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### Hexamer combination from 3mers.

by oxydeepu (Novice)
 on Oct 10, 2012 at 15:38 UTC Need Help??
oxydeepu has asked for the wisdom of the Perl Monks concerning the following question:

Hi all monks,
I need a help with a script. I have a list of 3mers like

ABC
EFG
KLM
XYZ

So what I want is make all possible hexamers from the above list

e.g.,
ABCABC
ABCEFG
ABCKLM
ABCXYZ
EFGABC
EFGEFG
EFGKLM
EFGXYZ
......
......
XYZABC
XYZEFG
XYZKLM
XYZXYZ

I think I have explained my problem. So can anyone help with this.
Best,
Deepak

Replies are listed 'Best First'.
Re: Hexamer combination from 3mers.
by marto (Archbishop) on Oct 10, 2012 at 15:44 UTC

Which part are you having problems with? How would you solve the problem using a pen and paper? I suspect you've been given this as a learning exercise, asking others to solve the problem word defeat the purpose of such an exercise

Hi,
Actually this not an excercise. I just wanted to explain the problem as simple as possible thats why. The list Bigger than this. I just wanted the logic.

Best,
Deepak

Re: Hexamer combination from 3mers.
by daxim (Chaplain) on Oct 10, 2012 at 15:53 UTC
```use 5.010;
use Algorithm::Combinatorics qw(variations_with_repetition);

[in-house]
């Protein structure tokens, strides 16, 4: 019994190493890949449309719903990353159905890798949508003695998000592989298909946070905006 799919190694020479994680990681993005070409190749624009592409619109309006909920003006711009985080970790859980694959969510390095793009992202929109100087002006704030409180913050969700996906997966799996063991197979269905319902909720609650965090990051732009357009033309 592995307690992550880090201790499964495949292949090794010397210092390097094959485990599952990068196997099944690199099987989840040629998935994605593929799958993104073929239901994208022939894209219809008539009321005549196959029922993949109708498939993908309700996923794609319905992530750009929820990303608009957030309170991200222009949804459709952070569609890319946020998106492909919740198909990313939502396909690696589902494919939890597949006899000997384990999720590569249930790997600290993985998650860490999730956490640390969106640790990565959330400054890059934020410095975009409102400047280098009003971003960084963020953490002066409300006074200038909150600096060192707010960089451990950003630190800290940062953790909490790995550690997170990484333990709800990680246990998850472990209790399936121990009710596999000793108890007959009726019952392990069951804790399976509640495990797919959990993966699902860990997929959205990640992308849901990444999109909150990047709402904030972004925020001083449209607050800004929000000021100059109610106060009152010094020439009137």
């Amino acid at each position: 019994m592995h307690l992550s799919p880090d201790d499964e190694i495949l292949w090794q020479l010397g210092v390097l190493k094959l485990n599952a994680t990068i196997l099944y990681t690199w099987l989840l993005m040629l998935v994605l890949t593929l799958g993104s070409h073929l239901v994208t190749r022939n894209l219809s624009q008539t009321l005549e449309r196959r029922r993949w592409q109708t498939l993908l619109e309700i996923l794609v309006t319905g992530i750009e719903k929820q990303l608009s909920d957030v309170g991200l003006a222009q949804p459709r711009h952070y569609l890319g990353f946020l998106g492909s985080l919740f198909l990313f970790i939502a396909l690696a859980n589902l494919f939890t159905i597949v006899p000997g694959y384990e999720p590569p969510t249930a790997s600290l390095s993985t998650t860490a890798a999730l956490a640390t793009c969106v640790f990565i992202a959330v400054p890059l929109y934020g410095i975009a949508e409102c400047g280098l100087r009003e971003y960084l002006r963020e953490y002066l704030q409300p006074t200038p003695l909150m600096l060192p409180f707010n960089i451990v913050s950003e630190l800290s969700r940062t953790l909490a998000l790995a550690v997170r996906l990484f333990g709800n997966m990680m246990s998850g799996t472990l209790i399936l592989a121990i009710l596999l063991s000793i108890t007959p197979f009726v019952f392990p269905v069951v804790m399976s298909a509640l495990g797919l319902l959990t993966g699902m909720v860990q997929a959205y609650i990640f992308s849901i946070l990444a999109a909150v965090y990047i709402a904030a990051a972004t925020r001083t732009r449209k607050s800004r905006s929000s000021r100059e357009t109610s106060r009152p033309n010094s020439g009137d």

say join q(), @{ \$_ }
for variations_with_repetition [qw(ABC EFG KLM XYZ)], 2;
__END__
ABCABC
ABCEFG
ABCKLM
ABCXYZ
EFGABC
EFGEFG
EFGKLM
EFGXYZ
KLMABC
KLMEFG
KLMKLM
KLMXYZ
XYZABC
XYZEFG
XYZKLM
XYZXYZ
Re: Hexamer combination from 3mers.
by choroba (Bishop) on Oct 10, 2012 at 15:47 UTC
```#!/usr/bin/perl
use strict;
use warnings;
use feature 'say';

my @trimers = <>;
chomp @trimers;
say for glob +('{' . join(',', @trimers) . '}' ) x 2;
Update: Using glob is safe only if the data do not contain any special characters like ? * [] {} , or whitespace.
لսႽ† ᥲᥒ⚪⟊Ⴙᘓᖇ Ꮅᘓᖇ⎱ Ⴙᥲ𝇋ƙᘓᖇ

Hi,
Thanks alot. That works.
Best,
Deepak

Re: Hexamer combination from 3mers.
by 2teez (Vicar) on Oct 10, 2012 at 16:34 UTC

Or you could simply use a foreach loop like so:

```use warnings;
use strict;

my @three_mers = qw( ABC EFG KLM XYZ);

foreach my \$mers_first (@three_mers) {
foreach my \$mers_sec (@three_mers) {
print \$mers_first, \$mers_sec, \$/;
}
}

OUTPUT
```ABCABC
ABCEFG
ABCKLM
ABCXYZ
EFGABC
EFGEFG
EFGKLM
EFGXYZ
KLMABC
KLMEFG
KLMKLM
KLMXYZ
XYZABC
XYZEFG
XYZKLM
XYZXYZ

If you tell me, I'll forget.
If you show me, I'll remember.
if you involve me, I'll understand.
--- Author unknown to me

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 [liz]: ^10 is just a short way of saying 0..^10, which is a short way of saying 0..9 [liz]: ^N is a very common idiom in Perl 6 to indicate "N times" [liz]: The ^ indicates "exclude endpoint from range"

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